Macadamia farming is like all horticultural production systems – rewarding and challenging at the same time! Macadamias are a long-term crop taking on average four to five years from planting before cropping commences, seven years before commercially viable yields are produced and 12 years before breakeven.
Each season varies, but typically a yearly cycle looks like this:
- Flowering commences in August and continues through September. Depending upon weather conditions, this can happen earlier or later.
- Nutlets grow from the flowers, with only 1-2% of all flowers turning into nutlets. Over the spring period the nuts continue to grow in size and reach full size in late November-early December.
- Once nuts have reached full size, the shell begins to harden during December and early January.
- After the shell has hardened off, the oil accumulation phase begins. This phase lasts for about two months.
- In Northern NSW mature nuts begin to fall in early March (late February in Bundaberg and late March in NSW mid North Coast) and continue to come down over the next 6 months. The peak of nut drop is typically late May and June.
Macadamia farmers harvest the nuts after they have fallen to the ground – completing a harvest round every two to four weeks. Harvesting frequently ensures the highest nut quality is maintained. The most common harvesting machine uses segmented wheels with fingers on the end that roll over the ground, capturing the nuts between the fingers and picking them up. The harvested nuts are collected in a bin on the harvester.
Harvested nuts have a fibrous outer layer called a husk which must be removed before the nut is sent to the processor. Farmers take the harvested nuts to a shed where a machine called a dehusker removes the husk. Some farmers have a dehusker fitted to their harvester so they can complete this task in the field.
Once the nuts are dehusked, the farmer inspects them for obvious defects and removes any rejects from the batch. The sorted nuts are then stored on-farm in drying bins or silos until enough quantity is accumulated to make a load. The nut is then transported to the factory where it is weighed, sampled and tested for its quality. The grower is paid on the amount of nut-in-shell they deliver (calculated at 10% moisture content) and the quality of the kernel they produced.
At the end of the harvest season, farmers prune their trees to allow sunlight to penetrate through the canopy for better crop yield – and to reach the orchard floor for maintaining groundcover. This pruning may include hedging with a machine with a set of large rotating saws that cut off the sides of trees as it drives along the row. It may also include selective limb removal using a chainsaw or pole saw to allow light to penetrate into the trees. Depending upon row spacing, farmers will determine what pruning strategy best maintains productivity in their orchard and retains ground cover. In older orchards on close row spacings (eg, 7 metres x 4 metres) where trees have become very large, production can drop if little light penetrates into and through the tree. In this case, farmers will often remove tree rows allowing the trees left behind to ‘relax outwards’ and produce more horizontal branches. This strategy has been shown to let more sunlight into and through the tree canopy, and to encourage more grass to grow on the orchard floor. It is one way of ensuring long term viability of production.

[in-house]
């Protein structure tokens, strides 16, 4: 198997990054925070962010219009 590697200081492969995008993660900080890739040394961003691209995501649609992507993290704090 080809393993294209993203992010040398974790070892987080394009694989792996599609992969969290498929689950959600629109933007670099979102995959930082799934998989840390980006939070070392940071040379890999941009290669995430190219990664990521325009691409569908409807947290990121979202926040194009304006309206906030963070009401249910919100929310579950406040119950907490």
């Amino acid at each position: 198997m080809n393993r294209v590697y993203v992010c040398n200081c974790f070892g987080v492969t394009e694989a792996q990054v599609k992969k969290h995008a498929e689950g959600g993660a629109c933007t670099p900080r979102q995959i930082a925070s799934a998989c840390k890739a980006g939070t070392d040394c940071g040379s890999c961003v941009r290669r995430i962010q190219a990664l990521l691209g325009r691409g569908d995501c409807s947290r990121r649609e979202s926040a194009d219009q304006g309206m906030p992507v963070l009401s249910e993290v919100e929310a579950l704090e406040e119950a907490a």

During the off-season (when harvesting is not happening) farmers will also spread organic rich material under their trees to act as a mulch. This mulch is used to maintain a healthy soil environment and promote tree root growth – to ensure sustainable production.
Once flowering commences growers utilise the services of professional crop scouts to monitor the flowers and developing crop to ensure pests and diseases are managed. The crop scouts use an integrated pest management system for determining if control of pests or disease is required. Only if economically-significant damage is being caused will they recommend a control is applied.
The macadamia industry is focused on ensuring it uses as little chemical control as possible – it has invested heavily in research and development to find biological control options such as trichogramma wasps for Macadamia Nutborer control. This tiny parasitic wasp lays its eggs into the macadamia nutborer’s eggs and halts the formation of a damaging caterpillar. Once the critical period for macadamia nutborer is upon farmers, they will release the trichogramma wasps into their orchard to ensure the levels are high enough to give adequate control. Since the use of trichogramma wasps, most farmers have found they do not need to use chemicals for macadamia nutborer control.
During the off-season farmers will also carry out repairs and maintenance to machinery and undertake any major works required such as the installation of drainage lines in the orchard, soil profiling to cover exposed roots and planting of groundcovers.